Music has always been a defining feature of my life, but if I had to trace it back to one moment, I’d say it was during a summer camp I attended through the church I grew up in. I was 9 years old at the time, and my parents had just divorced. I don’t think divorce is ever easy, but I have to say, the dissolution of my parents marriage was particularly brutal and painful. They were in ministry together for a long time and I think in many ways the foundation of their marriage was their shared dream for spreading the message of faith. In losing each other, they also lost a vision of their lives that had been really clear and meaningful for a time, so that made it especially bitter. Anyway, I walked into that camp in a very vulnerable place emotionally and during one of the evening services, I remember being so deeply impacted by the music. I started crying and was really singing my heart out because it was the only release I’d felt from all the complicated dynamics in my home life. I think at that point, feeling that intense release and sense of inner healing, I sort of entrusted myself to music. I knew had found a place where I could deal with the deep things of life and perform the alchemical work of transforming ugly, hurtful things into something beautiful. After the service, a number of the youth leaders that were there with us had heard me singing and told me I had a real gift, something I should develop. From that point forward, I knew I was going to be a professional musician and never really questioned that decision.

3. Building on that, is there a specific song, album, performer, or live show that guided your musical taste?

I could highlight A LOT of artists that have influenced me, but if I had to single out just one, I’d say John Mayer. I was never much a bandwagon hopper, so when he first came out, I think I consciously avoided his work, just because of his overwhelming popularity. But, I got into his music when he released his second album and then spent the next few years binging on his stuff. The music I was writing at the time was on the same wavelength as his first album: honest songs about daily life, set over acoustic guitar and some interesting chords. His guitar work was on another level, so I looked up to him in that way. But, what really grabbed me was how sharp his lyrics were. Every single line enriches or moves the story forward, with no filler. When I listened to his music, I felt like he put me in the room with him and made me able to feel what he felt. Ever since, that’s been my benchmark for great songwriters: can they put you in the room WITH them?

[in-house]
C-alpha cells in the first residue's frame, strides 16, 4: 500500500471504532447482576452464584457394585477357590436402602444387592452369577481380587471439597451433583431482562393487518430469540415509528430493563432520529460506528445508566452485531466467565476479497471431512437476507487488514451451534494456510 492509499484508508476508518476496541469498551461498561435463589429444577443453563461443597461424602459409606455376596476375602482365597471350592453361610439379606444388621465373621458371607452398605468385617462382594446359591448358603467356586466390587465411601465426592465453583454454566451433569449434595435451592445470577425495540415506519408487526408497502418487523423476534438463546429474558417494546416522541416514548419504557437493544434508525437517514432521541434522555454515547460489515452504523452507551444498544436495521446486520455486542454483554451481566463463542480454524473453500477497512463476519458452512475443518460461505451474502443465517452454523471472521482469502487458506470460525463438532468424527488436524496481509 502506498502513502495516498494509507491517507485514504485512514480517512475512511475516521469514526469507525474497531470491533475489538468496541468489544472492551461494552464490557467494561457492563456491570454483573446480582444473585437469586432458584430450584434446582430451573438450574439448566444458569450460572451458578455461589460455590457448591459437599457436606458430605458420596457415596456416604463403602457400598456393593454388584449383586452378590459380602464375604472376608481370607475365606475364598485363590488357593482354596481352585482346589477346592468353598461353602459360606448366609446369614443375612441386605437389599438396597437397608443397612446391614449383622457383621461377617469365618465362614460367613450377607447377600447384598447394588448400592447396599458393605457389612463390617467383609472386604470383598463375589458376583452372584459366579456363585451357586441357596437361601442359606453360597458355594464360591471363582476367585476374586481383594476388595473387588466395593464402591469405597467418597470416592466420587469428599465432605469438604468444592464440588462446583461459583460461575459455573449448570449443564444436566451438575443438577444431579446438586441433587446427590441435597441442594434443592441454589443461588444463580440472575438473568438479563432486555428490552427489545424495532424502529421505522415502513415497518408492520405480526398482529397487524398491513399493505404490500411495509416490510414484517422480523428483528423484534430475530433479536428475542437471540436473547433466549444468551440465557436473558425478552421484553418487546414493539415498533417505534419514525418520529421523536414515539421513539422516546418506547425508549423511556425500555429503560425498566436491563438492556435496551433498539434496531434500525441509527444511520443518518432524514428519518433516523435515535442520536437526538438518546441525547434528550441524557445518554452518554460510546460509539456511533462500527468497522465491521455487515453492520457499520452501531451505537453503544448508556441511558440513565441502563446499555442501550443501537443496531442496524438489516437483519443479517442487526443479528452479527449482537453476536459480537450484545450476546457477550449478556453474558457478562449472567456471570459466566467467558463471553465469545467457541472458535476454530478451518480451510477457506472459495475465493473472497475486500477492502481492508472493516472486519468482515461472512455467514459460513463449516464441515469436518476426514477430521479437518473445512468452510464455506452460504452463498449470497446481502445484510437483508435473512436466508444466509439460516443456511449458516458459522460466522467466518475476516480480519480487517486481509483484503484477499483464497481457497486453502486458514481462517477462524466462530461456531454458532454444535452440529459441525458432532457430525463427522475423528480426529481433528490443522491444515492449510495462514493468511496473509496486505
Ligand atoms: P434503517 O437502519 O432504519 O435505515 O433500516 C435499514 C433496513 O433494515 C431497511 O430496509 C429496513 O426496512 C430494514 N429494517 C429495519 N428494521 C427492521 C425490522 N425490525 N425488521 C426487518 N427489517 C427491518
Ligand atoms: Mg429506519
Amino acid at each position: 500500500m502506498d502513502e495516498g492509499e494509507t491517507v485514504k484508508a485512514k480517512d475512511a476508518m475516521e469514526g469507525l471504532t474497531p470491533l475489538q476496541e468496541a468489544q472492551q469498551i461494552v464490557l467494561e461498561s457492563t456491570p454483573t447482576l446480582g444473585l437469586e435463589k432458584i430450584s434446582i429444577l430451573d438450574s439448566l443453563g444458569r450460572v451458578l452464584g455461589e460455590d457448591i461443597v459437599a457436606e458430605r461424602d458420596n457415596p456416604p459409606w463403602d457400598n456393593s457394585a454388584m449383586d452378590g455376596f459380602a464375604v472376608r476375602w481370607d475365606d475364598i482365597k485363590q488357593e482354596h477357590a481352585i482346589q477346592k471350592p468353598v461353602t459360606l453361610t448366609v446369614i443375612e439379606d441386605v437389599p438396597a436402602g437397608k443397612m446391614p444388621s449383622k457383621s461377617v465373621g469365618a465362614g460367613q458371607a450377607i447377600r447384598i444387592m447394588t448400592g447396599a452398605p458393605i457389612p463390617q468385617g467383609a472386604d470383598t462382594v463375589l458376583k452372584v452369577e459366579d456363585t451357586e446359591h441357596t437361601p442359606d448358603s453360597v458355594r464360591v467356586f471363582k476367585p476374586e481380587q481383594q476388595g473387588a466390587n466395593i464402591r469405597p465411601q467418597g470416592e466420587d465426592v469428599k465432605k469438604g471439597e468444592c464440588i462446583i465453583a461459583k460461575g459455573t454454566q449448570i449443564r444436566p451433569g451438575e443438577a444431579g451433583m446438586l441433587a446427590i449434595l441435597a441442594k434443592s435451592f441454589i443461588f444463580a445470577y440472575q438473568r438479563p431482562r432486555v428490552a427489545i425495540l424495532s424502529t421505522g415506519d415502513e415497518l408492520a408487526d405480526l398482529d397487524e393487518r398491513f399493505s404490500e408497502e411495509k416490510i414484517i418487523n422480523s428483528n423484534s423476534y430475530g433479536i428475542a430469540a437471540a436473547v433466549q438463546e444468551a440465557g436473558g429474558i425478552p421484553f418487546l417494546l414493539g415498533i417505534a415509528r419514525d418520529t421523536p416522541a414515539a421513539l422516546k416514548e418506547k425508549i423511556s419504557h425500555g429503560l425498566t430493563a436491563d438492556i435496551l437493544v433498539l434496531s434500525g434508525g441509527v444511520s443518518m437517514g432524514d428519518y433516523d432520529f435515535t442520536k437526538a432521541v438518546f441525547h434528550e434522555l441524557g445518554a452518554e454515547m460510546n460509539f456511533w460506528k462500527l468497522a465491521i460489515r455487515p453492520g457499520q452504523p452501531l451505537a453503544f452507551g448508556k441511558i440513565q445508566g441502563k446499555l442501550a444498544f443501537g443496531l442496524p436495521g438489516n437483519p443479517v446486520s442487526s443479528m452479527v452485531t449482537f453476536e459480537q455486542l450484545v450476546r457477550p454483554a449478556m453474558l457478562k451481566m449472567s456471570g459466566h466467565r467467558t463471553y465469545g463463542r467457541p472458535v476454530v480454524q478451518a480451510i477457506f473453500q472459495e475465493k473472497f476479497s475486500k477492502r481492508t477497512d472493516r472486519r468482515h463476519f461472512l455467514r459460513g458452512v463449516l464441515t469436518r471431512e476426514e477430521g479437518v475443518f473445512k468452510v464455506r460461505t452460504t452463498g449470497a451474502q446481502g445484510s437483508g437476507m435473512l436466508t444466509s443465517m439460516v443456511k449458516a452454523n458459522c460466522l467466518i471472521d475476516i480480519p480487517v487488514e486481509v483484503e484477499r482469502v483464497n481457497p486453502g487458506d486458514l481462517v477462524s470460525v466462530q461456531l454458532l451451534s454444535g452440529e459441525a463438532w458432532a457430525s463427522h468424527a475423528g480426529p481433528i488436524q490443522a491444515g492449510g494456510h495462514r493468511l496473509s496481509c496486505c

4. Who would be your main five musical influences?

The Doobie Brothers, Led Zeppelin, The Rolling Stones, The Black Keys, and the aforementioned John Mayer.

5. If you could call in any one collaborator to do a song with, who would it be, and why?

Hard question, but I’d love to work D’Angelo. He occupies such a unique space in his music and understands R&B and Gospel so well. I’d love to compare notes with him and just talk shop in general.

6. How would you describe your music to someone who’d never listened to you before? What is the one comparison a reviewer or fan has made that made you cringe or you disagreed with?

We’ve thrown a lot of descriptive terms at our music to see what would stick, and I think the closest we’ve gotten to classifying ourselves is “Hard Soul” or “Swagger Rock”. I draw a lot from Rock and R&B and our music lands somewhere in the middle of the two genres. As far as comparisons, I’ve never been super offended by anyone on that front. Someone once told me I sounded like Ed Sheeran, which is not a bad thing, but I know my voice inside and out and just don’t think our respective sounds have a lot in common.

7. When the band are all hanging out together, who cooks; who gets the drinks in; and who is first to crack out the acoustic guitars for a singalong?